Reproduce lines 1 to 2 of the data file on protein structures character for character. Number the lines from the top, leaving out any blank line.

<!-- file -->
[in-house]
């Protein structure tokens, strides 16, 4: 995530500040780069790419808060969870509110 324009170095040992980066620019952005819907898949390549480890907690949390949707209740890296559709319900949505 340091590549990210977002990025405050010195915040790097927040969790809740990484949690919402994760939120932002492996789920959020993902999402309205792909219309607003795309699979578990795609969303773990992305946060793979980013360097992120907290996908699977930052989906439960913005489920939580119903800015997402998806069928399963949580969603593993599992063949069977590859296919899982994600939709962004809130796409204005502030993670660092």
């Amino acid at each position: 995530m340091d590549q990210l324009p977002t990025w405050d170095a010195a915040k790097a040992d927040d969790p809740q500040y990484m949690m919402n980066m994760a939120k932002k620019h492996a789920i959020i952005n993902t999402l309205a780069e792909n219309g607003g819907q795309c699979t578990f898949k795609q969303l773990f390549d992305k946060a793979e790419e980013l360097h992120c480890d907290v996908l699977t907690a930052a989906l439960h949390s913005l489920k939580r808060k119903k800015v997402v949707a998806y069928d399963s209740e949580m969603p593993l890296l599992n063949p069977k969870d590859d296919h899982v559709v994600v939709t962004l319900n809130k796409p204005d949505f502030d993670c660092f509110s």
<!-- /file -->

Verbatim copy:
[in-house]
């Protein structure tokens, strides 16, 4: 995530500040780069790419808060969870509110 324009170095040992980066620019952005819907898949390549480890907690949390949707209740890296559709319900949505 340091590549990210977002990025405050010195915040790097927040969790809740990484949690919402994760939120932002492996789920959020993902999402309205792909219309607003795309699979578990795609969303773990992305946060793979980013360097992120907290996908699977930052989906439960913005489920939580119903800015997402998806069928399963949580969603593993599992063949069977590859296919899982994600939709962004809130796409204005502030993670660092």